Canada has imposed additional requirements on horses entering from the United States because of the outbreak of Vesicular Stomatitis in Arizona.
This is the first 2010 U.S.-based outbreak of VS, which causes blister-like lesions in the mouth and on the tongue, lips, nostrils, hooves, and teats.
The VS blisters swell and break, leaving raw tissue that may cause the animals to refuse to eat or drink and show signs of lameness, according to the Arizona Department of Agriculture. Severe weight loss usually follows. Humans can also be infected with VS by handling affected animals.
The U.S. Department of Agriculture and the Arizona Department of Agriculture are conducting an epidemiological investigation into the outbreak, according to a release. The premises where the virus was discovered is currently under quarantine.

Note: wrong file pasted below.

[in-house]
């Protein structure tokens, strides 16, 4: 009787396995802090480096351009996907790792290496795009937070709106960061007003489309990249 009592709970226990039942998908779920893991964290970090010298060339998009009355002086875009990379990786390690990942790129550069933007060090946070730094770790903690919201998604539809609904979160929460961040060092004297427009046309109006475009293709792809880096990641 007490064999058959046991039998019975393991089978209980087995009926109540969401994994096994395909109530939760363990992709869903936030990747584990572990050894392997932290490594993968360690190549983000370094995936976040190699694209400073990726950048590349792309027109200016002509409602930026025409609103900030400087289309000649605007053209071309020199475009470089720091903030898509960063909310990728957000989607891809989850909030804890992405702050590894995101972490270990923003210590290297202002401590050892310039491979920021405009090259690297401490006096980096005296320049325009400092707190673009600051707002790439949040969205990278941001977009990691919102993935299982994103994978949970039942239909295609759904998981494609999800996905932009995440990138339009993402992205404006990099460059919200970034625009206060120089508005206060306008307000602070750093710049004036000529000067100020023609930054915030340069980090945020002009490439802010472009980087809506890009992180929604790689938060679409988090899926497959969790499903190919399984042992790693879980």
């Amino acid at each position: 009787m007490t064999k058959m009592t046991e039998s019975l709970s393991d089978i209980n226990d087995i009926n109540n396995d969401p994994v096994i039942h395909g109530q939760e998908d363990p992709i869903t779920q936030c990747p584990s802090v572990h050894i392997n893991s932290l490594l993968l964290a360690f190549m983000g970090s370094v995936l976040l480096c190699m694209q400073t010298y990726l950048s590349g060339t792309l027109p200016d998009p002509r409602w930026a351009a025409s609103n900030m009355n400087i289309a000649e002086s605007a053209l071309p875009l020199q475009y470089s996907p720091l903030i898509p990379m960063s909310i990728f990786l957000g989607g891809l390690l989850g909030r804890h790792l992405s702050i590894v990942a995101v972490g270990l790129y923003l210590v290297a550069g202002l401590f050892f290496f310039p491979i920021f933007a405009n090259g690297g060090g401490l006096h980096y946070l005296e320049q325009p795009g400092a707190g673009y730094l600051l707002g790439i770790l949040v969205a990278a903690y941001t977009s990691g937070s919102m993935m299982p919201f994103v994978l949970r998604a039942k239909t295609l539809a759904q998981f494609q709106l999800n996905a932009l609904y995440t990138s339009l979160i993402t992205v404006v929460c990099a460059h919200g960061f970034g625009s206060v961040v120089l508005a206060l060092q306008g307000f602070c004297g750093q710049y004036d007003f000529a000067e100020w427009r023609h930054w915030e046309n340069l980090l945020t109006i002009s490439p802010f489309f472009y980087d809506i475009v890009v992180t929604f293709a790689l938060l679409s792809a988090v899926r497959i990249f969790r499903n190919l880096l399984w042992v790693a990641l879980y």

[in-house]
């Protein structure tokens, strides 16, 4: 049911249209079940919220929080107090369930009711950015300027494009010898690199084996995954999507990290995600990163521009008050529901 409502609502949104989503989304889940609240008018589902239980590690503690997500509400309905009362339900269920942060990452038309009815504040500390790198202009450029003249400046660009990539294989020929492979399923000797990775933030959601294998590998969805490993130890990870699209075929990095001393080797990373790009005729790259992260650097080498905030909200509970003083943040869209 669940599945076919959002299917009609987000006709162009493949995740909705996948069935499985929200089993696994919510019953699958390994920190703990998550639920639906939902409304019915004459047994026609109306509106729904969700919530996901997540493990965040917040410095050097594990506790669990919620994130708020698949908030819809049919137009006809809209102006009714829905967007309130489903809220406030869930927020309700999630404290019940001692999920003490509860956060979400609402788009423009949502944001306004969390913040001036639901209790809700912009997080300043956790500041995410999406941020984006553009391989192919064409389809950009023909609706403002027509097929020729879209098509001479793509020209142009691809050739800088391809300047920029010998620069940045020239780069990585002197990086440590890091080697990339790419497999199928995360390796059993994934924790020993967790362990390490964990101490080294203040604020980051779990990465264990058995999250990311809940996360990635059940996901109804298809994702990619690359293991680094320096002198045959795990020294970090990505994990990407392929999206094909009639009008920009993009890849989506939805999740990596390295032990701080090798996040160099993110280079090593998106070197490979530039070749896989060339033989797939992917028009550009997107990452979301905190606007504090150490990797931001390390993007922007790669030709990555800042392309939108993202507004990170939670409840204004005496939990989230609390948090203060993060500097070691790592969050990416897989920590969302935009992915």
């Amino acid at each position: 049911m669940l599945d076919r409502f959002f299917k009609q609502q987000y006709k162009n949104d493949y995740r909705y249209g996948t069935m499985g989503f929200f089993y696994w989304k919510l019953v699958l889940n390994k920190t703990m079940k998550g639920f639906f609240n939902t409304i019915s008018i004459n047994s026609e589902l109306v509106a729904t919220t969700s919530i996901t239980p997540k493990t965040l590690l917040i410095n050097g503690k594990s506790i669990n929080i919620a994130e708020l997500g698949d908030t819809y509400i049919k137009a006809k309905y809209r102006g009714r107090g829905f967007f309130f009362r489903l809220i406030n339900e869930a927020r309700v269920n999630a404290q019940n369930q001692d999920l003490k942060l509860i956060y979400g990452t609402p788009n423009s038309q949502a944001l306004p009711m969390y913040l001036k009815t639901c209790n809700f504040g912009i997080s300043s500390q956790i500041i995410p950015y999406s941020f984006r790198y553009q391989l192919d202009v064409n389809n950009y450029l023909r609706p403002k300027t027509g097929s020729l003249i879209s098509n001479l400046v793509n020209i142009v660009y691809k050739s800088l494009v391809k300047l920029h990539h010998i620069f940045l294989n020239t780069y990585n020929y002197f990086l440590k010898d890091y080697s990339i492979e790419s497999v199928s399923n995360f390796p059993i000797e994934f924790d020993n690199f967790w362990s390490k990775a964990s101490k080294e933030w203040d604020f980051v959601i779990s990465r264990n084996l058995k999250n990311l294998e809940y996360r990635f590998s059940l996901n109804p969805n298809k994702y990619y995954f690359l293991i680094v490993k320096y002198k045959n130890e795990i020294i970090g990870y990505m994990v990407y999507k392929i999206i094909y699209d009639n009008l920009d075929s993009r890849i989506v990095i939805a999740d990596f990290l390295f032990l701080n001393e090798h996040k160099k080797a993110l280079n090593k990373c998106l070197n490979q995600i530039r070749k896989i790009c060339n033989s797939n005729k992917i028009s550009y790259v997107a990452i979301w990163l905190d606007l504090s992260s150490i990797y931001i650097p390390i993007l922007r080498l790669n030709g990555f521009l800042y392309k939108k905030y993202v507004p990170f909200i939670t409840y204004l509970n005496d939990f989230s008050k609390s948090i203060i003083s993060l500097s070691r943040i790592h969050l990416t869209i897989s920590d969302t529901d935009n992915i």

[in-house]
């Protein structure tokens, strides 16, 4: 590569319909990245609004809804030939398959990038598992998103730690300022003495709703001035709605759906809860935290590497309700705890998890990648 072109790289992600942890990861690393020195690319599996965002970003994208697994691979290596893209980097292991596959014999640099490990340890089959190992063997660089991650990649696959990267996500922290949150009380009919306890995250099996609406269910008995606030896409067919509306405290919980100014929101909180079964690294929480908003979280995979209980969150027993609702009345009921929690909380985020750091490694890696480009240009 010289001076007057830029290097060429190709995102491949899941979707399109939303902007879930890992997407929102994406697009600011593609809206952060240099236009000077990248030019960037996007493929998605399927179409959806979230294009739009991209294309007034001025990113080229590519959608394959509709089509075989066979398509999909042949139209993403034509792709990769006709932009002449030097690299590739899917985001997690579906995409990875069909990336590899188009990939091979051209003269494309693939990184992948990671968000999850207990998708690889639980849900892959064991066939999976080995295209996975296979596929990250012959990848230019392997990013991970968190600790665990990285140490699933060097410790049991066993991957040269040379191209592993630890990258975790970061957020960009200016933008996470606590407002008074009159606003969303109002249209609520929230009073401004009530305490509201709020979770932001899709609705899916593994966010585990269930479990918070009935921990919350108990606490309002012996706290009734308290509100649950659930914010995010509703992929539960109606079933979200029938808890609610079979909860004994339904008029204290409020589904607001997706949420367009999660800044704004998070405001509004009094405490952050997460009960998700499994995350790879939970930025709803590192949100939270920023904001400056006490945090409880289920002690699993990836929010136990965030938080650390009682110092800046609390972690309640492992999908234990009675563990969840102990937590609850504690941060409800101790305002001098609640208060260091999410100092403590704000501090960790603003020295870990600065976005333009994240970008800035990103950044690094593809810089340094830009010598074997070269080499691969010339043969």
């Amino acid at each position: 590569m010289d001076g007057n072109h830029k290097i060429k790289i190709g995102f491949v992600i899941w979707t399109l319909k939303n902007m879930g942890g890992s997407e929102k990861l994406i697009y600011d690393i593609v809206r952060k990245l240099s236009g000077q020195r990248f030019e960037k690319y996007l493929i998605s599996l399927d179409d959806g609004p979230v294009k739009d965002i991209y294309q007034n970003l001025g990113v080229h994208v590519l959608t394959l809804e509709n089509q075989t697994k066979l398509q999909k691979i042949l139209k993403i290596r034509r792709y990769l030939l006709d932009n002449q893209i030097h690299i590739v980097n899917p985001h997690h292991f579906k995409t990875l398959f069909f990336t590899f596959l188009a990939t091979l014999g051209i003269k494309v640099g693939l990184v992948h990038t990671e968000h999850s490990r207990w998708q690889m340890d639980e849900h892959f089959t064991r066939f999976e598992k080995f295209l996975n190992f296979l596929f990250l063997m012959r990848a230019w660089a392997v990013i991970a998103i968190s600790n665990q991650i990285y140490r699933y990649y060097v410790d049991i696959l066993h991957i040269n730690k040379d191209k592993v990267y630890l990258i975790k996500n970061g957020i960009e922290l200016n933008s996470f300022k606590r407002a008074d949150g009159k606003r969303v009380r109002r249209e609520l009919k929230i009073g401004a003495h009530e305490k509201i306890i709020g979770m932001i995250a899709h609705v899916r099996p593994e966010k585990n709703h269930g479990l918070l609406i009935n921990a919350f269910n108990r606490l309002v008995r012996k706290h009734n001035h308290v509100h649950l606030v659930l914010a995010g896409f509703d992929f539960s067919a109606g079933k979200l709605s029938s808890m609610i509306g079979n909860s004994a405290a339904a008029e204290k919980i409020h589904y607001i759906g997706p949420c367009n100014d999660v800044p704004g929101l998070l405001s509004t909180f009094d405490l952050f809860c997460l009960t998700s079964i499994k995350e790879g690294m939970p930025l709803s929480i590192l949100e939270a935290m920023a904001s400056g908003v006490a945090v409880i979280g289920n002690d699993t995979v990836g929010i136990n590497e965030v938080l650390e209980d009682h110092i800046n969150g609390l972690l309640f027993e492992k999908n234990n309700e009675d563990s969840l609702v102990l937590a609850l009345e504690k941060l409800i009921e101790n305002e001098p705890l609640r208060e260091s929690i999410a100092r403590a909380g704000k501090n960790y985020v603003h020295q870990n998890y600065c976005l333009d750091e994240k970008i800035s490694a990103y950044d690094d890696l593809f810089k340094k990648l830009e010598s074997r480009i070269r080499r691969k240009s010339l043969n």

Several states have also imposed movement restrictions on horses from Arizona. For more information regarding possible state movement restrictions please contact a state animal health official.
Canada’s current restrictions prohibit the importation of all horses from Arizona. In addition, horse owners shipping their horses into Canada from any other state must include the following certifications on the Certificate of Veterinary Inspection in addition to those already required:
--The horse has not been in Arizona during the previous 21 days.
--All horses entering Canada from the U.S. must include a statement that the horse was inspected within 30 days prior to export.
Horses are subject to inspection within 15 days of export if they are entering Canada:
--Either in accordance with import permit conditions for piroplasmosis, which are applicable to horses resident in Texas or New Mexico within 21 days prior to export;
--Or in accordance with import permit conditions for VS, which are applicable to horses that are of Canadian origin within 60 days prior to export and have been resident in Arizona within 21 days prior to export.